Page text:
The factor X (ten) assay is a blood test to measure the activity of factor X. This is one of the proteins in the body that helps the blood clot.
How the Test is Performed
A blood sample is needed.
How to Prepare for the Test
You may need to stop taking some medicines before this test. Your health care provider will tell you which ones.
How the Test will Feel
When the needle is inserted to draw blood, some people feel moderate pain. Others feel only a prick or stinging. Afterward, there may be some throbbing or slight bruising. This soon goes away.
Why the Test is Performed
This test may be used to find the cause of excessive bleeding (decreased blood clotting). The decreased clotting may be caused by an abnormally low level of factor X.
A normal value is 50% to 200% of the laboratory control or reference value.
Normal value ranges may vary slightly among different laboratories. Some labs use different measurements or may test different samples. Talk to your provider about the meaning of your specific test results.
What Abnormal Results Mean
Decreased factor X activity may be related to:
- Disorder in which abnormal proteins build up in tissues and organs (amyloidosis)
- Factor X deficiency (a bleeding disorder caused by a lack of blood clotting factor X)
- Disorder in which the proteins that control blood clotting become over active (disseminated intravascular coagulation)
- Fat malabsorption (not absorbing enough fat from your diet)
- Heparin use
- Liver disease
- Vitamin K deficiency
- Taking blood thinners
There is little risk involved with having your blood taken. Veins and arteries vary in size from one person to another, and from one side of the body to the other. Obtaining a blood sample from some people may be more difficult than from others.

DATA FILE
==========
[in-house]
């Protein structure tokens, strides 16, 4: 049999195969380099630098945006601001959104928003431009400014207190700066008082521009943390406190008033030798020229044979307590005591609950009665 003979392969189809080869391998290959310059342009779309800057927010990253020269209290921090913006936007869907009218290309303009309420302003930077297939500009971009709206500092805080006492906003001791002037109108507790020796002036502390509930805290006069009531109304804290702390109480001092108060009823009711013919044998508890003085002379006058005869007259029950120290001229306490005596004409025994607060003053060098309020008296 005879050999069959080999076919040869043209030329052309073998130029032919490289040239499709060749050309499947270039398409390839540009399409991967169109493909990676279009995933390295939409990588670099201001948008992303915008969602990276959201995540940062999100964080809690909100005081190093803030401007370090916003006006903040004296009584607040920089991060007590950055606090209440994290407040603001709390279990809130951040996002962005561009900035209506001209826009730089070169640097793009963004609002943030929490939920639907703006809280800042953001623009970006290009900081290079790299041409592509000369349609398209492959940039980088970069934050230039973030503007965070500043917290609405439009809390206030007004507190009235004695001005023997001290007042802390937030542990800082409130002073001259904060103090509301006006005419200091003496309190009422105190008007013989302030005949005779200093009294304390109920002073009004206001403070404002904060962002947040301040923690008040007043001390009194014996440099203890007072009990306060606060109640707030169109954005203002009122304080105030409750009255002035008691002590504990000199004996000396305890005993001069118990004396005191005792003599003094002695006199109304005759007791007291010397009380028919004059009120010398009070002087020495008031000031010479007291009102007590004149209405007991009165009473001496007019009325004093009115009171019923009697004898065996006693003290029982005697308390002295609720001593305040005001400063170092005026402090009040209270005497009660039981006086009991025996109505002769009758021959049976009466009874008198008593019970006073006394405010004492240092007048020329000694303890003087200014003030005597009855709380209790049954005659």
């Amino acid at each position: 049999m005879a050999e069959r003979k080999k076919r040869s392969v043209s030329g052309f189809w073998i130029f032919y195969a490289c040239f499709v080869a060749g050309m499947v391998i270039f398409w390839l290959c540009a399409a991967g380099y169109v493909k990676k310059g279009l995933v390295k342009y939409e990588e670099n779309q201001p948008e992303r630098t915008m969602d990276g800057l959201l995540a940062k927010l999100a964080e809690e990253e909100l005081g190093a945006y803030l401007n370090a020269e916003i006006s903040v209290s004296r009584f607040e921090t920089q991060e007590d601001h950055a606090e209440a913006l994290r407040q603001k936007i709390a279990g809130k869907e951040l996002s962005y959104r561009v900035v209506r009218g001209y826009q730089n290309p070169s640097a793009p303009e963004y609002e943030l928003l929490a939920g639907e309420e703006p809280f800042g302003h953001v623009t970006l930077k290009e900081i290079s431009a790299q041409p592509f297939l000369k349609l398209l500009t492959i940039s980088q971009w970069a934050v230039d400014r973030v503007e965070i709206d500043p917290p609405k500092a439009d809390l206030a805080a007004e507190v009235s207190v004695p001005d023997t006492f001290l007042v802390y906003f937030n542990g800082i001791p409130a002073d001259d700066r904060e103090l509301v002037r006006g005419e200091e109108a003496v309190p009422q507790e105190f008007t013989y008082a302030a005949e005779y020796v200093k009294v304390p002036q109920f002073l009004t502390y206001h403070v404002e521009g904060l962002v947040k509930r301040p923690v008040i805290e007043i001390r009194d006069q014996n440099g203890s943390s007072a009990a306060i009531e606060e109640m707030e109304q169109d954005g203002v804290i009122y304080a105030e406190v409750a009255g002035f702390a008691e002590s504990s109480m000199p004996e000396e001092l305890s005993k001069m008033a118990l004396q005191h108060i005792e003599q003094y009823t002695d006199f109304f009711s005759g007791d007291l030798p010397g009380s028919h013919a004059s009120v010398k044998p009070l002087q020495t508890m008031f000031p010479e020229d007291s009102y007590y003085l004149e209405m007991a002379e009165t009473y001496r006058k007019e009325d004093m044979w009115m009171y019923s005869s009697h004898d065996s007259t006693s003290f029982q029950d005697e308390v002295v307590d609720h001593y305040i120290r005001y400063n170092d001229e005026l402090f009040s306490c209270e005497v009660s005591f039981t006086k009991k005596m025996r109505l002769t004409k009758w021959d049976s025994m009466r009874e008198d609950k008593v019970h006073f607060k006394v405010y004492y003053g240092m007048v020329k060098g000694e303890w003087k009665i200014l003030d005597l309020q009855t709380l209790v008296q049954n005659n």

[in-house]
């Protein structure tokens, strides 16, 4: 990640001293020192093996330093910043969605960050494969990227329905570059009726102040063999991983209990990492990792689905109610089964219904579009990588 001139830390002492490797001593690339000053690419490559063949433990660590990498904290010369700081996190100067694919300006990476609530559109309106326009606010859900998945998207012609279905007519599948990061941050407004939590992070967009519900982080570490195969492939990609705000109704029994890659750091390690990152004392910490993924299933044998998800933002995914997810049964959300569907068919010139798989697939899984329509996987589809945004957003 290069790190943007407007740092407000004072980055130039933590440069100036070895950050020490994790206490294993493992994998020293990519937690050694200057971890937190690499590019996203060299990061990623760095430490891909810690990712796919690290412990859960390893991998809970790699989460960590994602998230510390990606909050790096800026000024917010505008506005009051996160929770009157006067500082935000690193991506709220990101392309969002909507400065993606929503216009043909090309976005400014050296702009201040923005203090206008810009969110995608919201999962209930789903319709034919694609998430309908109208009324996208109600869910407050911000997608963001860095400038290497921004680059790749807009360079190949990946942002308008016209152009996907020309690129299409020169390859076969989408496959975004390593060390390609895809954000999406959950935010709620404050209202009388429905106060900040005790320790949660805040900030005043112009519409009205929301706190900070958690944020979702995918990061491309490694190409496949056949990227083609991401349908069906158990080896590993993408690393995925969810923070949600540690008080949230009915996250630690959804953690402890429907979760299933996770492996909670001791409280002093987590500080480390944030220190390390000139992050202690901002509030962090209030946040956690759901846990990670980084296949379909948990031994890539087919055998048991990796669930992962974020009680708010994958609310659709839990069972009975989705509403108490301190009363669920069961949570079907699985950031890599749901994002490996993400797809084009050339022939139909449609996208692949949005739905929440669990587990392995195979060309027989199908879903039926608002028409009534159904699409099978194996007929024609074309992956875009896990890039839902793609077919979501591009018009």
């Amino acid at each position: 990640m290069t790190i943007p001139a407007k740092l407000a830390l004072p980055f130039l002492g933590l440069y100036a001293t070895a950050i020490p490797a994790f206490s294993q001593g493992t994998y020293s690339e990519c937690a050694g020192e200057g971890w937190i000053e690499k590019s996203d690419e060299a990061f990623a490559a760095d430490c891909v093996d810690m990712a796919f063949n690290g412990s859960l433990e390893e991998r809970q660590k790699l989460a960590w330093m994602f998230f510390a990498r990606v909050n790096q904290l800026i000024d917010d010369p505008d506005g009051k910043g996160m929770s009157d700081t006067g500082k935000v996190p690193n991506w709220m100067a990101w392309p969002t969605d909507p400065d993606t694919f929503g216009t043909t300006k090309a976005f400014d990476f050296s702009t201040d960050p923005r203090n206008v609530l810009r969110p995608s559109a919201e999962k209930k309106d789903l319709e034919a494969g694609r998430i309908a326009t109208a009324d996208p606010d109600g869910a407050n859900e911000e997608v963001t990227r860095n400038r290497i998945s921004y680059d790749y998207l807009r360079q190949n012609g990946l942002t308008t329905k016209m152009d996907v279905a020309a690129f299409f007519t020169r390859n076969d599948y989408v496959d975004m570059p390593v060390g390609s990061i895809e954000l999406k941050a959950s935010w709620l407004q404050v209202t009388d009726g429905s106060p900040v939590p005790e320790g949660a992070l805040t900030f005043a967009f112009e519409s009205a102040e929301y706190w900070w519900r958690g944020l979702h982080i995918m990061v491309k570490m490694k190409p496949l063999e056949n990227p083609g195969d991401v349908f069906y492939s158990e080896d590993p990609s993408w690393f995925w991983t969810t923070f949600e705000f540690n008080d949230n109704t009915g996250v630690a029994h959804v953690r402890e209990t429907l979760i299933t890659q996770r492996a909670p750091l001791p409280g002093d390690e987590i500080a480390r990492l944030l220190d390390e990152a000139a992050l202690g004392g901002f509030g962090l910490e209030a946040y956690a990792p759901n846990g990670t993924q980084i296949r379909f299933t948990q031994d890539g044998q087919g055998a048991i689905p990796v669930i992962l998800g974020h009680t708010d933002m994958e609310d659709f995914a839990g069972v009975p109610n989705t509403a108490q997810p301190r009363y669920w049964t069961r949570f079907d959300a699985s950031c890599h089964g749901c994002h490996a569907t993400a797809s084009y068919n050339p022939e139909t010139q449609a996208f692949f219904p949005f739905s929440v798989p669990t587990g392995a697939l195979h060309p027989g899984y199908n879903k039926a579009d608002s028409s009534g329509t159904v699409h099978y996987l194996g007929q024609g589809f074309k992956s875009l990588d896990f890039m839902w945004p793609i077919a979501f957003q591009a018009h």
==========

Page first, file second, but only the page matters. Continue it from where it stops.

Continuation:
Other risks associated with having blood drawn are slight, but may include:
- Excessive bleeding
- Fainting or feeling lightheaded
- Multiple punctures to locate veins
- Hematoma (blood accumulating under the skin)
- Infection (a slight risk any time the skin is broken)
This test is most often performed on people who have bleeding problems. The risk of excessive bleeding is slightly greater than for people without bleeding problems.
Chernecky CC, Berger BJ. Factor X (Stuart-Prower factor) - blood. In: Chernecky CC, Berger BJ, eds. Laboratory Tests and Diagnostic Procedures. 6th ed. St Louis, MO: Elsevier Saunders; 2013:506-507.
Gailani D, Neff AT. Rare coagulation factor deficiencies. In: Hoffman R, Benz EJ, Silberstein LE, et al, eds. Hematology: Basic Principles and Practice. 7th ed. Philadelphia, PA: Elsevier; 2018:chap 137.
Review Date 1/29/2019
Updated by: Todd Gersten, MD, Hematology/Oncology, Florida Cancer Specialists & Research Institute, Wellington, FL. Review provided by VeriMed Healthcare Network. Also reviewed by David Zieve, MD, MHA, Medical Director, Brenda Conaway, Editorial Director, and the A.D.A.M. Editorial team.